The Morning Watch: British Vs American Comedy, Movie Geometry & More

(The Morning Watch is a recurring feature that highlights a handful of noteworthy videos from around the web. They could be video essays, fanmade productions, featurettes, short films, hilarious sketches, or just anything that has to do with our favorite movies and TV shows.)

In this edition, a video essay takes a look at the differences between American comedy and British comedy while another looks how how geometry is used in movies to add another layer of visual storytelling. Plus, watch a supercut of a bunch of 1980s film production company logos that have long since been retired.

In this video essay from Now You See It, there's an attempt to figure out the difference between American and British comedy. It starts off by comparing the characters of David Brent and Michael Scott, the bosses played by Ricky Gervais and Steve Carell in the British and American versions of The Office respectively. An easy explanation is that British comedy seems to love failures while American comedy pushes for success in the end, but comedy also continued to evolve. What do you think?

Next up, here's anotherĀ  Now You See It video essay, this one taking notice of how geometry is used to add layers to visual storytelling by utilizing certain kinds of shapes for certain kinds of characters. It begins by explaining the "bouba/kiki effect," a psychological observation of how humans tend to perceive certain shapes as friendlier or more antagonistic, and then moves into how this is used to craft characters in a certain way to make them appear as heroes or villains. And this isn't just something that happens in animation either.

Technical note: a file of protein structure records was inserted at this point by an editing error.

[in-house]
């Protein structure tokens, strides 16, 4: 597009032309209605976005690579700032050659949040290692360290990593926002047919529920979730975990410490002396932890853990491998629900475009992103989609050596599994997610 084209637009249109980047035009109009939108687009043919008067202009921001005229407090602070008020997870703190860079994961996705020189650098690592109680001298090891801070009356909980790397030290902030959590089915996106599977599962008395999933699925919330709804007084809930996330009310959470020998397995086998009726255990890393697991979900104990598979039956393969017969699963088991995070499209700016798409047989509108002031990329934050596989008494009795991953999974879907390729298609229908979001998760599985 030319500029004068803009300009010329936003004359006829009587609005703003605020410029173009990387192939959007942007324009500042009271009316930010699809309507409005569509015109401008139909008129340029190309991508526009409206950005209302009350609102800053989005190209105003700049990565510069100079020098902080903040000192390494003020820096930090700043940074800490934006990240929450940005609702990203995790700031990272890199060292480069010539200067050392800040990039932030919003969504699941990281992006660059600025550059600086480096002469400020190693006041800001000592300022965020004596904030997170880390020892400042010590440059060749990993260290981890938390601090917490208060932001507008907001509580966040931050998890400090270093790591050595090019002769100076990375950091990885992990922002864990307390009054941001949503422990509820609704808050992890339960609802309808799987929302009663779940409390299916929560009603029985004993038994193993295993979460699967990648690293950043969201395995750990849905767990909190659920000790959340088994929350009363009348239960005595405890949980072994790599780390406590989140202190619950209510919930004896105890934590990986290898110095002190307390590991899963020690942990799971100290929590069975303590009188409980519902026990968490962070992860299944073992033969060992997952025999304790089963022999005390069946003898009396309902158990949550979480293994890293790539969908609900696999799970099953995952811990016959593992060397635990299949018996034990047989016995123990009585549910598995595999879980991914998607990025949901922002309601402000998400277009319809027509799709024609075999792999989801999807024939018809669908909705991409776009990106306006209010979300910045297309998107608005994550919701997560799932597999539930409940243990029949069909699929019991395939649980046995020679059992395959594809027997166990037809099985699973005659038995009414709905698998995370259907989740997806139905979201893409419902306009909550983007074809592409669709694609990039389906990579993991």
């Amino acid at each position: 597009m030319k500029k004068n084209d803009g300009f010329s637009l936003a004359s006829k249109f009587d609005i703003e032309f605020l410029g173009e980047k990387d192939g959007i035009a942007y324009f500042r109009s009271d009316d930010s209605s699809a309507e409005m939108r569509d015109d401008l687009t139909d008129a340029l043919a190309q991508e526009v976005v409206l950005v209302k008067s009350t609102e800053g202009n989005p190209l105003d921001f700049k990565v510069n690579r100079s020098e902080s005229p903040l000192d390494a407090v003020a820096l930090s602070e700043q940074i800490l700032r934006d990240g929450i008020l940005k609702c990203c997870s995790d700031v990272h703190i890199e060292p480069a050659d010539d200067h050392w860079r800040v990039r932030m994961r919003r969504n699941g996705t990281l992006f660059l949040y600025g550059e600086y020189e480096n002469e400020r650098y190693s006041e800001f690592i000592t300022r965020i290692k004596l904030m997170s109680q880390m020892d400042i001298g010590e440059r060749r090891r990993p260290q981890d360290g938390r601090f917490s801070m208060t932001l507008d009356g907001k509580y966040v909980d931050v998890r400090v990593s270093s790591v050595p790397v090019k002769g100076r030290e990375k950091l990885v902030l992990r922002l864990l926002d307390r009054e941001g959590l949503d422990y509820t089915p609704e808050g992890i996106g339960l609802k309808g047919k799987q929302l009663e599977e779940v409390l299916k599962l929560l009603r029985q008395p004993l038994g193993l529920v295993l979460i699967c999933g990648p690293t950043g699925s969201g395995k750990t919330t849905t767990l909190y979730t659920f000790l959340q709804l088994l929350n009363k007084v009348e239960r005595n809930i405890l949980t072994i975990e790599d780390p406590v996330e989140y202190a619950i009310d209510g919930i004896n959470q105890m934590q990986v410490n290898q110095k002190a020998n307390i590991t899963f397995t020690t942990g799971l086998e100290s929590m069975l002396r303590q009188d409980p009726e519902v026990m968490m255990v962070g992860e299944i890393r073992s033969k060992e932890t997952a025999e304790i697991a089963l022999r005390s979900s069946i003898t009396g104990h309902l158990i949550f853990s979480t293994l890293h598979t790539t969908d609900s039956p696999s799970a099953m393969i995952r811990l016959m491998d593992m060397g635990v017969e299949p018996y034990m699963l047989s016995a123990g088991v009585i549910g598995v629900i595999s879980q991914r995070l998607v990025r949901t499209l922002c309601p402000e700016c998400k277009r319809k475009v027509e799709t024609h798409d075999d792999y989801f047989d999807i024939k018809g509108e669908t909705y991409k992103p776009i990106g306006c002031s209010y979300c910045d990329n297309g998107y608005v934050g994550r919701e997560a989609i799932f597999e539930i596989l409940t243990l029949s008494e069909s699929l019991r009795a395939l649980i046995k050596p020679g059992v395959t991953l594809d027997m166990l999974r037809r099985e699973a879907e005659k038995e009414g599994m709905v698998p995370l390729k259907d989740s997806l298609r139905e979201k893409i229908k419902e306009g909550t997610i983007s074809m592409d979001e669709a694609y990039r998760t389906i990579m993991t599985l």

Finally, as a little blast from the past, check out a supercut of movie production logos from the 1980s, featuring companies like Orion, Cannon and Carolco that you constantly saw on VHS tapes when you were watching your favorite movies decades ago. Orion has actually made a comeback recently, but otherwise the rest of the these logos are long gun, either because they've been update or because the companies no longer exist.